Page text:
Instability will hurt Lesotho

Instability will hurt Lesotho

THE events of the last week have proved beyond any shadow of doubt that the current coalition government led by Prime Minister Pakalitha Mosisili is facing a mammoth fight for survival.

The gloves are literally off in Mosisili’s Democratic Congress (DC) party.

This was particularly so after Mosisili’s deputy Monyane Moleleki admitted last Friday that he was in talks with former Prime Minister Thomas Thabane to cobble a new coalition government.

That ‘confession’ literally set the cat among the pigeons.

Moleleki’s detractors within the party have labelled his announcement “treasonous” with the DC deputy leader arguing he only seeks to unite Basotho.

The factional fights which had for months simmered in the background have now burst into the open with devastating consequences for the unity and stability of the party.

The DC is now literally at war with itself.

Hardly a day passes without senior party leaders exchanging unkind barbs at each other.

While the opposition might gloat over prospects of having a second bite of the cherry by getting back into government, we as thepost want to put it on record that this instability will hurt Lesotho in the long-run.

In fact, since the events of August 30, 2014 Lesotho has battled crisis after crisis. The crisis needed SADC intervention and culminated in the February 2015 general election.

Under normal circumstances, that election should have settled the issue at stake yet it only spawned further unresolved issues that led to the unfortunate killing of former Lesotho army commander Maaparankoe Mahao and the fleeing of opposition leaders into exile in South Africa.

What it means is that Lesotho has not had a moment’s rest over the past two years. The government has not had time to fully implement its developmental agenda.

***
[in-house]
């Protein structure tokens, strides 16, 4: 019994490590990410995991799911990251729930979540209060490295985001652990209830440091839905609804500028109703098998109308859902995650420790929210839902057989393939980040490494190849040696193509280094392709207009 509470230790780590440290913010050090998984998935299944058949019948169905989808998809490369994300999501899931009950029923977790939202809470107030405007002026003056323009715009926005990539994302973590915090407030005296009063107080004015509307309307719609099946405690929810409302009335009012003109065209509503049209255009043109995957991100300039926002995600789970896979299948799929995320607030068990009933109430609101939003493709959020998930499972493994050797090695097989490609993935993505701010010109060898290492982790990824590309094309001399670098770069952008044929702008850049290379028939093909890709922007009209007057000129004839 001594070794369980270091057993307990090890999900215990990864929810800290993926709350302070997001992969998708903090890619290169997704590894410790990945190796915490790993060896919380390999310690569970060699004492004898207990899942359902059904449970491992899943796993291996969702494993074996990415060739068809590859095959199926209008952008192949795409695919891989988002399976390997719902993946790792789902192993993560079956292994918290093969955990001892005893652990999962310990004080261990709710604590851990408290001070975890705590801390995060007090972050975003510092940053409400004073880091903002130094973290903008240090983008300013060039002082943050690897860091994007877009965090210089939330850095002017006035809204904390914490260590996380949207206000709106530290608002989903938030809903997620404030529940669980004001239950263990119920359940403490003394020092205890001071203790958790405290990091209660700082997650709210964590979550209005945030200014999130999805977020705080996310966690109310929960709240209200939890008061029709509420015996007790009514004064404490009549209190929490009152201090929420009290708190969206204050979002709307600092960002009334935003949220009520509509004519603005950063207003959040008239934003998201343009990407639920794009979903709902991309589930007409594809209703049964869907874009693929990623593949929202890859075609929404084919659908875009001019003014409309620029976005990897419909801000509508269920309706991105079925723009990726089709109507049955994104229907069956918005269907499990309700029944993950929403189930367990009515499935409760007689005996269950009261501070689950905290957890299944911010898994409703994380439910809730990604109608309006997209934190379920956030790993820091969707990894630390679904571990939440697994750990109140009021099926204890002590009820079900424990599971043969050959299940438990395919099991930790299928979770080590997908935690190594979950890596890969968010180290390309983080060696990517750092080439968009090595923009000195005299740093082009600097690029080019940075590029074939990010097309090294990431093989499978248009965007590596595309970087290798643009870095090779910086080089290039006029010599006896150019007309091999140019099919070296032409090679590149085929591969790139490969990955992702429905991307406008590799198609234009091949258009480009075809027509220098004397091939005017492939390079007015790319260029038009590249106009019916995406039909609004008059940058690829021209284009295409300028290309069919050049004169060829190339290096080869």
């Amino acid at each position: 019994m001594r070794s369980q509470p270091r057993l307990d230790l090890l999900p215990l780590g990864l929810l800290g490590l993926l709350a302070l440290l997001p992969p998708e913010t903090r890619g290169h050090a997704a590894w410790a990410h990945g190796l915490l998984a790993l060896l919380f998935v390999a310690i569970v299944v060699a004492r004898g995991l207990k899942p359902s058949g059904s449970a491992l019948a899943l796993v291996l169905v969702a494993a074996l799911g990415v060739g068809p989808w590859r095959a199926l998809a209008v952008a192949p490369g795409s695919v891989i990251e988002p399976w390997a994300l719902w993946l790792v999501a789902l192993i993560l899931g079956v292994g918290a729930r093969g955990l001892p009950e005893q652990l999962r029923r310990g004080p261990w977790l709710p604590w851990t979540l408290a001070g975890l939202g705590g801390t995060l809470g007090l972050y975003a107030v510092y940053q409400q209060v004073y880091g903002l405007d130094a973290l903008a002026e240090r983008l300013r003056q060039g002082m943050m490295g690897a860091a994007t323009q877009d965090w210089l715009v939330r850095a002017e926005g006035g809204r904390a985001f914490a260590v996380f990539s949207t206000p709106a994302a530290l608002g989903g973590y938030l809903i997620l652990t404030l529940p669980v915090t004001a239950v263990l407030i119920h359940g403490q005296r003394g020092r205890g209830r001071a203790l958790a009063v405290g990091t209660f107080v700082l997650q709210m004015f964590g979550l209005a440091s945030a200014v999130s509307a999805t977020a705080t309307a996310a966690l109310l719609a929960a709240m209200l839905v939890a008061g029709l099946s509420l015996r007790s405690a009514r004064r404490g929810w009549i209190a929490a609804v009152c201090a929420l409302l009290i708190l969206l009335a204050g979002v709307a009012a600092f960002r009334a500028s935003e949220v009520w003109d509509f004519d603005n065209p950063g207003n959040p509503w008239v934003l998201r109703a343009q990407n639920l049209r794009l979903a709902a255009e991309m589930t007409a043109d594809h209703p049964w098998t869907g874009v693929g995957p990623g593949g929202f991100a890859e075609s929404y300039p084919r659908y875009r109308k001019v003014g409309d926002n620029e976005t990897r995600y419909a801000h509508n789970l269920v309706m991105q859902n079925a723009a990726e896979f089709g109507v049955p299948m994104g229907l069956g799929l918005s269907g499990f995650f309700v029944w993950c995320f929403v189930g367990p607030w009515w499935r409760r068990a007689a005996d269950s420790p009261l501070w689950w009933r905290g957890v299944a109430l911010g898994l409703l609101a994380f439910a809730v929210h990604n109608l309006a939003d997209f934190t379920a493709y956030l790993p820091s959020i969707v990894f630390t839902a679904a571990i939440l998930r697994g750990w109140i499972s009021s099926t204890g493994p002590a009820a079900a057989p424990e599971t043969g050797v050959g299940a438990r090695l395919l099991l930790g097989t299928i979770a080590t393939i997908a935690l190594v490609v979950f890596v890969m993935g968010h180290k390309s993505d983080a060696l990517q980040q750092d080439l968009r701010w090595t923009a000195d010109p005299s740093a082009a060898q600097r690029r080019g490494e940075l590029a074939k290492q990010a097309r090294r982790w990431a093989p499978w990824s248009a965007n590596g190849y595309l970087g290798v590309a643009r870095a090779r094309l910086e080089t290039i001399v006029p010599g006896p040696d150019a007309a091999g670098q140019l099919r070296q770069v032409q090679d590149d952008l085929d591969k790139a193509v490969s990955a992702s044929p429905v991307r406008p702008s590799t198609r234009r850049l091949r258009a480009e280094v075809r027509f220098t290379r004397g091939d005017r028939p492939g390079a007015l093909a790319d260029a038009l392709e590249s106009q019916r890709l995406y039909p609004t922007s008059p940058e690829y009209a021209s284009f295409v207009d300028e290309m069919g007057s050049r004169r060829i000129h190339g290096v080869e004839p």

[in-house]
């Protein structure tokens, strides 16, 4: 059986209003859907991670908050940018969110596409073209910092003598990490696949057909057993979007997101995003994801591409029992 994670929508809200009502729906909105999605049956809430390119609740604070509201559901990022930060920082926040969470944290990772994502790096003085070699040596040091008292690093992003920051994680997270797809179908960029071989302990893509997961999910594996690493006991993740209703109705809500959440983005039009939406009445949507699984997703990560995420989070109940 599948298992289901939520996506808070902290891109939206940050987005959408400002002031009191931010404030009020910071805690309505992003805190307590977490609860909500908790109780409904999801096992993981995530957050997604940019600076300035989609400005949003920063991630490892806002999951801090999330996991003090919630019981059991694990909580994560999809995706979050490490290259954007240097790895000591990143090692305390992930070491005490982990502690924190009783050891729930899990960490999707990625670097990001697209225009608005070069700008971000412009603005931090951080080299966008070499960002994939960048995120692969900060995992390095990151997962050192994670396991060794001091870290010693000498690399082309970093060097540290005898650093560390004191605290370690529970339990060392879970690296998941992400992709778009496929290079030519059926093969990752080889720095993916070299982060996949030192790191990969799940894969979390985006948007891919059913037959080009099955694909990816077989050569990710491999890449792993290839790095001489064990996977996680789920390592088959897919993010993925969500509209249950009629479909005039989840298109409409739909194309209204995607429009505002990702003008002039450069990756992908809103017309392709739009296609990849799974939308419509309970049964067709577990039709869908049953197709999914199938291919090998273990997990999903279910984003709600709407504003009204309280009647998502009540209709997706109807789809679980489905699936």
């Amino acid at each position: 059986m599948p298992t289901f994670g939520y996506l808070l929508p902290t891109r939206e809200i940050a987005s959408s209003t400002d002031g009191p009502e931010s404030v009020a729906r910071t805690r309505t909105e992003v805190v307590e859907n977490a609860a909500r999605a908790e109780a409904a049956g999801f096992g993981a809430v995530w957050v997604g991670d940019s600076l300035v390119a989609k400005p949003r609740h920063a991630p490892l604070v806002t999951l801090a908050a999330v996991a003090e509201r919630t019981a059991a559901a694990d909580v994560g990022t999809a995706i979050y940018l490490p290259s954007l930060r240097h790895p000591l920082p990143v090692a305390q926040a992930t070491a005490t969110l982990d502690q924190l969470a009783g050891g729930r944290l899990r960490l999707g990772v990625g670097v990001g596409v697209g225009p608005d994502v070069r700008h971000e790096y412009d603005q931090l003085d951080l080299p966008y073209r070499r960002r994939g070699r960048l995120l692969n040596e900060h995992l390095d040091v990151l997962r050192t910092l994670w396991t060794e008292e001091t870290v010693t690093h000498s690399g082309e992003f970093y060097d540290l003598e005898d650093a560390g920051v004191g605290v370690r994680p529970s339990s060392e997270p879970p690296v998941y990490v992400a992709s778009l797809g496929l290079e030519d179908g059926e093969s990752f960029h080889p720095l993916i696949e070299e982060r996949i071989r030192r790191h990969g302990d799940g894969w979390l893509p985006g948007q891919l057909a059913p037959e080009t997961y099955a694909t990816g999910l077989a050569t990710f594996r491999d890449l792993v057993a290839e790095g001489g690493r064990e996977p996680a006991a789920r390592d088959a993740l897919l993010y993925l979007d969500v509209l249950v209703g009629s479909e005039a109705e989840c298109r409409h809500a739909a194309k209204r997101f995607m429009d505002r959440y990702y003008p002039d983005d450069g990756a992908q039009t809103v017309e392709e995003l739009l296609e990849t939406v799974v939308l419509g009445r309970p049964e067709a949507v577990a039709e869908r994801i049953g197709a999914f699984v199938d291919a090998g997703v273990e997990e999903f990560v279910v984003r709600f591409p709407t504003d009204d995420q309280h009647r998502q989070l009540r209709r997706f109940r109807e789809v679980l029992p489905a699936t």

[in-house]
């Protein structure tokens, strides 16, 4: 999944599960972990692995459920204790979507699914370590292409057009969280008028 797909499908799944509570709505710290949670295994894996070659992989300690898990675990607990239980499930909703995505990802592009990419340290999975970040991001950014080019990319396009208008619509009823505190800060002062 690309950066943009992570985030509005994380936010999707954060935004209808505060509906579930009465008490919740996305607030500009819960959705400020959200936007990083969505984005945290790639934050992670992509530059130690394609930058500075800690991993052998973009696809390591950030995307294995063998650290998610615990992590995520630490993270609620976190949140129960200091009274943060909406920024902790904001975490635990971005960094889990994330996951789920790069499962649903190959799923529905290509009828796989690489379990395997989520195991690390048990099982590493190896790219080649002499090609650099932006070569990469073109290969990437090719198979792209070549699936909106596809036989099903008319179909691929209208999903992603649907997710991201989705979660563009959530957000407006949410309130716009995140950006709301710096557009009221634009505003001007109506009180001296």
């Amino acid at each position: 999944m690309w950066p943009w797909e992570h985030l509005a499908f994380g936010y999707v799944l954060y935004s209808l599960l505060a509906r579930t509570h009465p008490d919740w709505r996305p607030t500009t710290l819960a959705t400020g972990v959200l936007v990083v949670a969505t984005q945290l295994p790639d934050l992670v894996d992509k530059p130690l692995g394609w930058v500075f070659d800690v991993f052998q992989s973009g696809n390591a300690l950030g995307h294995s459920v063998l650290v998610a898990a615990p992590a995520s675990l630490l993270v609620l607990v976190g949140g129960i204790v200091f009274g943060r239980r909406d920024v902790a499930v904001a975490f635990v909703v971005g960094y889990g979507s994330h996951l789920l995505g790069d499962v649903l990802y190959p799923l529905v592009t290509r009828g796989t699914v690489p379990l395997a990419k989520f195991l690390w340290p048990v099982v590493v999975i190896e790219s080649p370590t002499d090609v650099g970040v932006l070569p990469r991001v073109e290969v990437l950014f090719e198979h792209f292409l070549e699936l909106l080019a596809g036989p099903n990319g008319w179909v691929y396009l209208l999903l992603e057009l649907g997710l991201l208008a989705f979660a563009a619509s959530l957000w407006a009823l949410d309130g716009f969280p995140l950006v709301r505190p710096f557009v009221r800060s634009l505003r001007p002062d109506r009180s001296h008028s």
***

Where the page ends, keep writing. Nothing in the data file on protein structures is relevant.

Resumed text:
For us, that is tragic.

A visit to the rural districts paints a vivid yet shocking picture of a country with immense social problems. Poverty and hunger are constant partners for our rural folk.

Yet instead of tackling such issues, we seem to be fixated with politics at the expense of everything else.

Secondly, our fixation with party politics has meant that the all-important reform agenda is now on the back-burner. Under the auspices of SADC Lesotho is supposed to undertake key reforms in the security and legislative sectors.

We are not too sure if we are going to have movement on that issue now that everyone is positioning themselves for a strike at the country’s Number One job.

As we have argued in our previous editorials, the political problems of Lesotho emanate from structural flaws with the political system. We need to build new institutions that will preserve our democracy.

Without such institutions we are bound to repeat the same mistakes we have committed over the past 50 years.

Having hobbled from crisis to crisis since August 30, 2014 the question that we must ask is: When will this stop?

We are sure that the majority of Basotho yearn for peace and stability so that they can get on with their lives.

Investors are also crying out for stability. They want political stability.

We cannot continue to be in election mode every two years.

We urge our political leaders to put their house in order and get on with the business of governing.

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